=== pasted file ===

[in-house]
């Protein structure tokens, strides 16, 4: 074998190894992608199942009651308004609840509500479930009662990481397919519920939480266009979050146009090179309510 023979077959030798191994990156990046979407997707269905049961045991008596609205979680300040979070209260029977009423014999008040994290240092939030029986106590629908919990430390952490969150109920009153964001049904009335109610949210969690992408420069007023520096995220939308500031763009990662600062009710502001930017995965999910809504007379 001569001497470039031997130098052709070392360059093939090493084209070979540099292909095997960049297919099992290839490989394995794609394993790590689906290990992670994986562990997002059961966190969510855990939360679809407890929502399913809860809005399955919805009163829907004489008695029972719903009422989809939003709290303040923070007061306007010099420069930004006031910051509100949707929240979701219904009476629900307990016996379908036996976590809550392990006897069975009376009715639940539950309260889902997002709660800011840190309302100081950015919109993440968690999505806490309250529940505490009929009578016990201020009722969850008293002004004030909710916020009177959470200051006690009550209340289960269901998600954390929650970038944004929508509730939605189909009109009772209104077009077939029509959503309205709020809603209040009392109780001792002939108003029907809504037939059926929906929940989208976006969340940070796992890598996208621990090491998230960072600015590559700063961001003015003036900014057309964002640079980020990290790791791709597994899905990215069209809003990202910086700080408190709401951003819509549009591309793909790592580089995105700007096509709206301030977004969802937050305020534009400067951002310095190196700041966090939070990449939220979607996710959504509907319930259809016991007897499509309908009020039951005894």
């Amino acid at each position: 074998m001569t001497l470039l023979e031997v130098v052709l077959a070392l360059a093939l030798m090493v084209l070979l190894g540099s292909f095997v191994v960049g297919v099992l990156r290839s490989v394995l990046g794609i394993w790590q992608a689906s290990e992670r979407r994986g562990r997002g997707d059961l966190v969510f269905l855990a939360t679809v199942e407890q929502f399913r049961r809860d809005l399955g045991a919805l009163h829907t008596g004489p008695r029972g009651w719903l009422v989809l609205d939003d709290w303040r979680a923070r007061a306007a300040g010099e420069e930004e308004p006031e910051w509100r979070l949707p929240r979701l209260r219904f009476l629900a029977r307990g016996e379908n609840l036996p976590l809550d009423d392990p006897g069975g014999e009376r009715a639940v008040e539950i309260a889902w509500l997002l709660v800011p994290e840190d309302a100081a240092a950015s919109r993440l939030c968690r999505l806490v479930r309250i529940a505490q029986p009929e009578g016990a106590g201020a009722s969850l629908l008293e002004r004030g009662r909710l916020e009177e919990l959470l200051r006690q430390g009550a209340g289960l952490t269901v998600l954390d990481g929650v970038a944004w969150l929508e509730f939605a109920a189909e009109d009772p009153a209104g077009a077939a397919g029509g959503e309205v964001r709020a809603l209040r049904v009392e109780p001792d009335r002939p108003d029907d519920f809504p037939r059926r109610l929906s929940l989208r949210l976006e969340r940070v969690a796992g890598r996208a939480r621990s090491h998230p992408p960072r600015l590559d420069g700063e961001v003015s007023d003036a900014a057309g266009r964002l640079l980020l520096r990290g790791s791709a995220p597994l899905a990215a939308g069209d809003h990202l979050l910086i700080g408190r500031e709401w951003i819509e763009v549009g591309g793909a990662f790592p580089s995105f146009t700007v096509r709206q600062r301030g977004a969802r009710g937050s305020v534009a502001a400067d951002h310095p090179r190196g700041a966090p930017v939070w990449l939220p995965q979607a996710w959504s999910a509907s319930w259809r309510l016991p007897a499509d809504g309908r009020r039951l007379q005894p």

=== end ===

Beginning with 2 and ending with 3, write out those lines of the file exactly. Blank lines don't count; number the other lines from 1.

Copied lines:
């Protein structure tokens, strides 16, 4: 074998190894992608199942009651308004609840509500479930009662990481397919519920939480266009979050146009090179309510 023979077959030798191994990156990046979407997707269905049961045991008596609205979680300040979070209260029977009423014999008040994290240092939030029986106590629908919990430390952490969150109920009153964001049904009335109610949210969690992408420069007023520096995220939308500031763009990662600062009710502001930017995965999910809504007379 001569001497470039031997130098052709070392360059093939090493084209070979540099292909095997960049297919099992290839490989394995794609394993790590689906290990992670994986562990997002059961966190969510855990939360679809407890929502399913809860809005399955919805009163829907004489008695029972719903009422989809939003709290303040923070007061306007010099420069930004006031910051509100949707929240979701219904009476629900307990016996379908036996976590809550392990006897069975009376009715639940539950309260889902997002709660800011840190309302100081950015919109993440968690999505806490309250529940505490009929009578016990201020009722969850008293002004004030909710916020009177959470200051006690009550209340289960269901998600954390929650970038944004929508509730939605189909009109009772209104077009077939029509959503309205709020809603209040009392109780001792002939108003029907809504037939059926929906929940989208976006969340940070796992890598996208621990090491998230960072600015590559700063961001003015003036900014057309964002640079980020990290790791791709597994899905990215069209809003990202910086700080408190709401951003819509549009591309793909790592580089995105700007096509709206301030977004969802937050305020534009400067951002310095190196700041966090939070990449939220979607996710959504509907319930259809016991007897499509309908009020039951005894």
């Amino acid at each position: 074998m001569t001497l470039l023979e031997v130098v052709l077959a070392l360059a093939l030798m090493v084209l070979l190894g540099s292909f095997v191994v960049g297919v099992l990156r290839s490989v394995l990046g794609i394993w790590q992608a689906s290990e992670r979407r994986g562990r997002g997707d059961l966190v969510f269905l855990a939360t679809v199942e407890q929502f399913r049961r809860d809005l399955g045991a919805l009163h829907t008596g004489p008695r029972g009651w719903l009422v989809l609205d939003d709290w303040r979680a923070r007061a306007a300040g010099e420069e930004e308004p006031e910051w509100r979070l949707p929240r979701l209260r219904f009476l629900a029977r307990g016996e379908n609840l036996p976590l809550d009423d392990p006897g069975g014999e009376r009715a639940v008040e539950i309260a889902w509500l997002l709660v800011p994290e840190d309302a100081a240092a950015s919109r993440l939030c968690r999505l806490v479930r309250i529940a505490q029986p009929e009578g016990a106590g201020a009722s969850l629908l008293e002004r004030g009662r909710l916020e009177e919990l959470l200051r006690q430390g009550a209340g289960l952490t269901v998600l954390d990481g929650v970038a944004w969150l929508e509730f939605a109920a189909e009109d009772p009153a209104g077009a077939a397919g029509g959503e309205v964001r709020a809603l209040r049904v009392e109780p001792d009335r002939p108003d029907d519920f809504p037939r059926r109610l929906s929940l989208r949210l976006e969340r940070v969690a796992g890598r996208a939480r621990s090491h998230p992408p960072r600015l590559d420069g700063e961001v003015s007023d003036a900014a057309g266009r964002l640079l980020l520096r990290g790791s791709a995220p597994l899905a990215a939308g069209d809003h990202l979050l910086i700080g408190r500031e709401w951003i819509e763009v549009g591309g793909a990662f790592p580089s995105f146009t700007v096509r709206q600062r301030g977004a969802r009710g937050s305020v534009a502001a400067d951002h310095p090179r190196g700041a966090p930017v939070w990449l939220p995965q979607a996710w959504s999910a509907s319930w259809r309510l016991p007897a499509d809504g309908r009020r039951l007379q005894p």